I've already said, and it's a point that bears repeating, that it's the relationship between chords that is all important, not their pitch, and in order to determine their relationship you need to know the key.  Gmaj followed by Cmaj tells me nothing.  If I know we're in C major then the relationship is V I = a perfect cadence, which behaves like a full stop at the end of a phrase.  If I know we're in G major then the relationship is I IV, which is incomplete so we're clearly moving somewhere.  Without being told the key, I have no way of knowing which it is and nor would a computer program.  

If you don't know Chinese, there's no use my giving you an English-Chinese dictionary and asking you to write me a couple of paragraphs in Chinese. You won't end up with grammatically correct, well-written prose; at worst you'll have gibberish and at best you'll have pidgin - odd words strung together in an incorrect order that overall make a vague kind of sense. The same goes for music. It's not a branch of mathematics, but a language with its own grammar and syntax which you need to understand before you try to compose.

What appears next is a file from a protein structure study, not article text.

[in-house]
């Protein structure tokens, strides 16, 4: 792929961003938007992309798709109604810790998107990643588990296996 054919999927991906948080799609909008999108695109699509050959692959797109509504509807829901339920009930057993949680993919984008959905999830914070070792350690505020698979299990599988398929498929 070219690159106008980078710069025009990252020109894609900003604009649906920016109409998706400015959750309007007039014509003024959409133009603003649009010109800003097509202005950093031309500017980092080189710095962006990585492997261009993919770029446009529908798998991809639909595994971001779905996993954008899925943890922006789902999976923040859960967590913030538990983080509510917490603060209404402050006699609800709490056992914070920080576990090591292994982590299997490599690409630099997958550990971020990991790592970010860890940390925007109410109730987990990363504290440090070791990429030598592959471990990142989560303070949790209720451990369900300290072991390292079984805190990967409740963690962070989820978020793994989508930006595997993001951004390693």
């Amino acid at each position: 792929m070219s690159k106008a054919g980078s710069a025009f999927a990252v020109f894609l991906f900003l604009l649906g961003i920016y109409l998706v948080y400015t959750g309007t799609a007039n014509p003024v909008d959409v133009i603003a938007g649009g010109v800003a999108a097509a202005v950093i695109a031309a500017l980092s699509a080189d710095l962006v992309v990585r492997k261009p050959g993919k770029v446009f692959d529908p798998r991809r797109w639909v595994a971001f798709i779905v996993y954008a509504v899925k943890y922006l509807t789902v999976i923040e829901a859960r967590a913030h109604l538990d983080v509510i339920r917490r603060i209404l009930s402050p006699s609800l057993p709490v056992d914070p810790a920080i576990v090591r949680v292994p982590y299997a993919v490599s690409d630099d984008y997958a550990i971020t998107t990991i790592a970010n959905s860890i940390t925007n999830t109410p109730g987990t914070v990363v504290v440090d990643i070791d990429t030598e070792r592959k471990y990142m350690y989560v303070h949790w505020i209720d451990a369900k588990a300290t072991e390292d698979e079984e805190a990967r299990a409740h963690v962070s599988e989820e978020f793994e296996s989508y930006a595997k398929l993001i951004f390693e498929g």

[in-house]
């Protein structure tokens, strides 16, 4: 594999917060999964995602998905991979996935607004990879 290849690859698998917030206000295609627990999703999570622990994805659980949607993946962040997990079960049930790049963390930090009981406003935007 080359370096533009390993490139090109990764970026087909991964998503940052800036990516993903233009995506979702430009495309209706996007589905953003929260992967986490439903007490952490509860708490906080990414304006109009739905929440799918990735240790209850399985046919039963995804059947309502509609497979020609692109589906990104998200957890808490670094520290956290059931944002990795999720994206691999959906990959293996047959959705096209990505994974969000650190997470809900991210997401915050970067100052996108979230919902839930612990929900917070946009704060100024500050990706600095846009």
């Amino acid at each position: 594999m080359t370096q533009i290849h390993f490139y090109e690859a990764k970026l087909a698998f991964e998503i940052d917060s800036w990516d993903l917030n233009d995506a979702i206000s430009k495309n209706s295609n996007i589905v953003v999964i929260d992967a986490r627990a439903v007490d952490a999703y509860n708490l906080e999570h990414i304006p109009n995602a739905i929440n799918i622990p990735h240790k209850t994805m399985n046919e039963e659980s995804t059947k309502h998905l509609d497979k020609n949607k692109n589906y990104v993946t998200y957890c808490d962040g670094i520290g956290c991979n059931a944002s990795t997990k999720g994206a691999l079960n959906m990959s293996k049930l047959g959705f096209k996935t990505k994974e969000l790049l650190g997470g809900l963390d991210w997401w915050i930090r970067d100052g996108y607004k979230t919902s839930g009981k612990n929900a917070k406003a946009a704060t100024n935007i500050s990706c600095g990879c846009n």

There are no "tips or tricks" to acquiring a sound knowledge of music theory - you've just got to knuckle down and learn it. You study theory to recognise the "tools" of music when you see them written down, but you should also study aural to recognise them when you hear them, which is vitally important. You start off by recognising intervals and reproducing them by singing them back, and you gradually progress to triads, cadences, modulations etc. The aim of all this is to enable you to develop inner hearing as *you must be able to hear internally every single note you read or write*. When you compose, do so away from an instrument - hear it in your head, write down what you hear and then try playing it to see how accurate your internal hearing was. Faffing around at the keyboard in the vague hope that you'll hit on something that sounds okay isn't going to get you very far.